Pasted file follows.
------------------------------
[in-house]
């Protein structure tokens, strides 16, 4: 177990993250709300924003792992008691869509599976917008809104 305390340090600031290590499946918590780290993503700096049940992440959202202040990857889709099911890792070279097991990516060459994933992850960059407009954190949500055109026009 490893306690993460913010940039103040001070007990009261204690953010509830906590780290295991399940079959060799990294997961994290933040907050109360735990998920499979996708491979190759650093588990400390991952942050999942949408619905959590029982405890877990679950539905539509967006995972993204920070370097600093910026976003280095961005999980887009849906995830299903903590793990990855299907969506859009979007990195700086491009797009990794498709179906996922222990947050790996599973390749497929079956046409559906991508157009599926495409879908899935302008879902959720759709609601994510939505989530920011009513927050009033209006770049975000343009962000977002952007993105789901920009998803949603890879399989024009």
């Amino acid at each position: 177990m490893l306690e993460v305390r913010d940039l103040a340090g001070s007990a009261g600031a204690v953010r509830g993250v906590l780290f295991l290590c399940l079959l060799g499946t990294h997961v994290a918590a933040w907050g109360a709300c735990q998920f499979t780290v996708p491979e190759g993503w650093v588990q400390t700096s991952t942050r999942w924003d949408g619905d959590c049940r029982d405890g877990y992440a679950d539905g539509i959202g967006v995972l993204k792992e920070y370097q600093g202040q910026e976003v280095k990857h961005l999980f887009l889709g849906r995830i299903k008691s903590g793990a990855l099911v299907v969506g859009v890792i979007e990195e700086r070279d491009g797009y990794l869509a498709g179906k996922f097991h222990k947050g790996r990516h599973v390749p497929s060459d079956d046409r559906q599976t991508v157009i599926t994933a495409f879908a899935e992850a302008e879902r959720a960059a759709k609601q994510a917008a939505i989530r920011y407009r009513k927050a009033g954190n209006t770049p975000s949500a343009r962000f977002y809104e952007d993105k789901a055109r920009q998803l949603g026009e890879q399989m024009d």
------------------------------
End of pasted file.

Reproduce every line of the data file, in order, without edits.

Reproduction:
[in-house]
């Protein structure tokens, strides 16, 4: 177990993250709300924003792992008691869509599976917008809104 305390340090600031290590499946918590780290993503700096049940992440959202202040990857889709099911890792070279097991990516060459994933992850960059407009954190949500055109026009 490893306690993460913010940039103040001070007990009261204690953010509830906590780290295991399940079959060799990294997961994290933040907050109360735990998920499979996708491979190759650093588990400390991952942050999942949408619905959590029982405890877990679950539905539509967006995972993204920070370097600093910026976003280095961005999980887009849906995830299903903590793990990855299907969506859009979007990195700086491009797009990794498709179906996922222990947050790996599973390749497929079956046409559906991508157009599926495409879908899935302008879902959720759709609601994510939505989530920011009513927050009033209006770049975000343009962000977002952007993105789901920009998803949603890879399989024009």
């Amino acid at each position: 177990m490893l306690e993460v305390r913010d940039l103040a340090g001070s007990a009261g600031a204690v953010r509830g993250v906590l780290f295991l290590c399940l079959l060799g499946t990294h997961v994290a918590a933040w907050g109360a709300c735990q998920f499979t780290v996708p491979e190759g993503w650093v588990q400390t700096s991952t942050r999942w924003d949408g619905d959590c049940r029982d405890g877990y992440a679950d539905g539509i959202g967006v995972l993204k792992e920070y370097q600093g202040q910026e976003v280095k990857h961005l999980f887009l889709g849906r995830i299903k008691s903590g793990a990855l099911v299907v969506g859009v890792i979007e990195e700086r070279d491009g797009y990794l869509a498709g179906k996922f097991h222990k947050g790996r990516h599973v390749p497929s060459d079956d046409r559906q599976t991508v157009i599926t994933a495409f879908a899935e992850a302008e879902r959720a960059a759709k609601q994510a917008a939505i989530r920011y407009r009513k927050a009033g954190n209006t770049p975000s949500a343009r962000f977002y809104e952007d993105k789901a055109r920009q998803l949603g026009e890879q399989m024009d």